Marcian was a pretty well-connected, affluent Byzantine priest. He was related somehow to Emperor Theodosius II, which can often set you in good stead. Yet Marcian was more devout than worldly, which resulted in a net loss of personal wealth. And moreover, he took that left hand / right hand admonition seriously, always donating money anonymously. He was tremendously austere in his personal life, which is a good qualification for an Oikonomos -- a word for treasurer, from which is derived the English word economy. I'd like to say that's how he became the patron saint of economists, but the truth is no particular saint is designated for that patronage. The closest is Albertus Magnus, Doctor of the Church and patron of scientists and philosophers.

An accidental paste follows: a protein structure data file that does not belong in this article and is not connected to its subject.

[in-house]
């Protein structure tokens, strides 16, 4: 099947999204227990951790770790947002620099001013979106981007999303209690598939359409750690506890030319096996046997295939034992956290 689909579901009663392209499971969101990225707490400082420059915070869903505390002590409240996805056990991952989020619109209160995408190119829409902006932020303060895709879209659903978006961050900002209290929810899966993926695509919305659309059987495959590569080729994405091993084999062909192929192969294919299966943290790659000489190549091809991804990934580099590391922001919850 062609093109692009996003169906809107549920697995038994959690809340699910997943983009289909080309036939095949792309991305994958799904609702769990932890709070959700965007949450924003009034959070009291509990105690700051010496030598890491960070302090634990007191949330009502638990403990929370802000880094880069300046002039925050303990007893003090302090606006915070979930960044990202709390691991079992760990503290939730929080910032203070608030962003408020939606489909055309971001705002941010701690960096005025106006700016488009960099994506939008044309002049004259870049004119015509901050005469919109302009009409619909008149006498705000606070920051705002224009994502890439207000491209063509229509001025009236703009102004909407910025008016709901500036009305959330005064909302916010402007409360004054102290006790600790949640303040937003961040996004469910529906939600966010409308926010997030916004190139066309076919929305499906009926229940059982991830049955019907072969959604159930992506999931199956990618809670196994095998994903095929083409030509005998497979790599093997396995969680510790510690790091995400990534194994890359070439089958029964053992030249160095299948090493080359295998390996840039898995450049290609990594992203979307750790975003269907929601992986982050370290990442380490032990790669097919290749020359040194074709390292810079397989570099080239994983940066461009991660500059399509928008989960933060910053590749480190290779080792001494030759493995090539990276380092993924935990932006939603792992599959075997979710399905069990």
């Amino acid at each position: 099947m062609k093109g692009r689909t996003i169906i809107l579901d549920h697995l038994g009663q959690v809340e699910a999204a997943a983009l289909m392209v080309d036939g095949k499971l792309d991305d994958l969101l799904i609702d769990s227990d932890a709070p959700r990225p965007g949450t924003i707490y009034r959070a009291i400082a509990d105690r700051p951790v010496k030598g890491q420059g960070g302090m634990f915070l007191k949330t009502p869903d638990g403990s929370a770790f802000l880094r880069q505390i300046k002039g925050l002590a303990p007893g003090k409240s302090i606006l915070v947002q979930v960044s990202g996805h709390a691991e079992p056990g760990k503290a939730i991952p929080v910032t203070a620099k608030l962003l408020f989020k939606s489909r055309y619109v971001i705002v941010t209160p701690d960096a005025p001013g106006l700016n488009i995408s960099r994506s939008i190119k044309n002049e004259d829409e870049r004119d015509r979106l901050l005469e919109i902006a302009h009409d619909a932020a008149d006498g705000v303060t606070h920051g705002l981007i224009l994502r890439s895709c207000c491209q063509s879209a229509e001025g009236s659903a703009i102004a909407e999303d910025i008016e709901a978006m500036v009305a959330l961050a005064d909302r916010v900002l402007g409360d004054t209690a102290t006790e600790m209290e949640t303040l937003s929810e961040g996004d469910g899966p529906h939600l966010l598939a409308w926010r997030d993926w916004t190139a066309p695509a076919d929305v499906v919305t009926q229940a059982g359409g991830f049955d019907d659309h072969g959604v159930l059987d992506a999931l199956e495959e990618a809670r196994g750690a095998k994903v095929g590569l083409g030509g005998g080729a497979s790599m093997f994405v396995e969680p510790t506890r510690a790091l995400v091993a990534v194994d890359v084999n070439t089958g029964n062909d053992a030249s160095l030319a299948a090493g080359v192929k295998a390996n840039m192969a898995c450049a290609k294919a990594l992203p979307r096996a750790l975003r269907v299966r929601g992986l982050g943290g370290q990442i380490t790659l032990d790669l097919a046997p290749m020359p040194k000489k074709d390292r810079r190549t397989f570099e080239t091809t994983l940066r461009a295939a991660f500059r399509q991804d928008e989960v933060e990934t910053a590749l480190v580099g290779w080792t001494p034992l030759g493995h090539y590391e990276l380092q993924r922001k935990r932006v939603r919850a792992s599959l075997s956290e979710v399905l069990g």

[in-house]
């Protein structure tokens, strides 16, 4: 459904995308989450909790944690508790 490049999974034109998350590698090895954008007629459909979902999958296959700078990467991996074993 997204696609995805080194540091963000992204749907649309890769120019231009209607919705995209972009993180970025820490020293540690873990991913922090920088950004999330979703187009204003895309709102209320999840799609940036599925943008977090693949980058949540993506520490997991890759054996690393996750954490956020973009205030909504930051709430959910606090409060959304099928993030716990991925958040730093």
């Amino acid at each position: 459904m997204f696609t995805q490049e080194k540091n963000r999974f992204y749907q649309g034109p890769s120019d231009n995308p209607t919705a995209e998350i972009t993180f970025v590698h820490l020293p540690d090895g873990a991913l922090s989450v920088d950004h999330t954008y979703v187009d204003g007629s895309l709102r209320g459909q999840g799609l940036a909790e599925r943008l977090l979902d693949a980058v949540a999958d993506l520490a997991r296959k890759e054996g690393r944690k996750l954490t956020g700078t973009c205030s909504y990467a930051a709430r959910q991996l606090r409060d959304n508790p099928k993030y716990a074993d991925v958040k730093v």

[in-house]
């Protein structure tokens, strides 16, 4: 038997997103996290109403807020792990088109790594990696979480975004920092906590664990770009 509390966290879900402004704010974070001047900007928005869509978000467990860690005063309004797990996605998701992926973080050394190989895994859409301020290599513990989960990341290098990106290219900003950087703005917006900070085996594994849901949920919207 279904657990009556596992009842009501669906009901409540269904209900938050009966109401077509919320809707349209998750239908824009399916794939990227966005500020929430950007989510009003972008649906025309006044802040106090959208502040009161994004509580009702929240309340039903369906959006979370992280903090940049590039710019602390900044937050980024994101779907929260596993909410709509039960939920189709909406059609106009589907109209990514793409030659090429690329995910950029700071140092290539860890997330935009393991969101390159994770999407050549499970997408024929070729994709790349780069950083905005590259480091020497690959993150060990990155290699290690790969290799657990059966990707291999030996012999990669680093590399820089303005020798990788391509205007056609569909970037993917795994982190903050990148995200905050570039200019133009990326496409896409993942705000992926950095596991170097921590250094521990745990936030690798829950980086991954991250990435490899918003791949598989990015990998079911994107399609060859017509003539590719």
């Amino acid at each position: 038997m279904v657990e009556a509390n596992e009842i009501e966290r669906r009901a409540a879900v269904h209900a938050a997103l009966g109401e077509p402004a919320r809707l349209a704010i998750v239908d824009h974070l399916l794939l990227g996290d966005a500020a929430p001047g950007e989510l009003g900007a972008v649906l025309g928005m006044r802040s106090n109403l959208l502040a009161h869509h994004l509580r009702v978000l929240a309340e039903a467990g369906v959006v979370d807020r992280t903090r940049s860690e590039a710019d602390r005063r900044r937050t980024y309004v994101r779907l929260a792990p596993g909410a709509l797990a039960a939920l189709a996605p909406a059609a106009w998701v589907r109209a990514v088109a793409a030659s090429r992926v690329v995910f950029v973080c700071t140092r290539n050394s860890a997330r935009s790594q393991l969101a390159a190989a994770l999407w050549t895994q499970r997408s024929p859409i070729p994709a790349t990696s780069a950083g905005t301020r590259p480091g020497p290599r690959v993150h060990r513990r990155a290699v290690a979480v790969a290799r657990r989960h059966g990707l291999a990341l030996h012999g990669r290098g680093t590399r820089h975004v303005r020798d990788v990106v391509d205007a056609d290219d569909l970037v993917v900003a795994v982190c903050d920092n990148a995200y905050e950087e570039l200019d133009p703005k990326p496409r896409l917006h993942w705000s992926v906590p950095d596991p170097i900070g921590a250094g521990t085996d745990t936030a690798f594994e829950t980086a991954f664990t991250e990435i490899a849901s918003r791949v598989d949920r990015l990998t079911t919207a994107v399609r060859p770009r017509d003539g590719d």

|Apparently, this coin shows Marcian's face.|
He was on his way to the consecration Mass when he encountered a naked beggar in the road. Marcian slipped off his chasuble, then stripped off all his other clothes. He gave them to the beggar, redraped the chasuble over himself, and hustled off. No one perceived Marcian's nakedness; in fact, everyone else saw him clothed in a rich, golden robe. After the Mass was over, the Patriarch called him on his ostentation, showing everyone else up by wearing such an extravagantly costly garment. Marcian pointed out that he was in fact buck-naked under the chasuble, but in truth he was robed in the beauty of his generosity.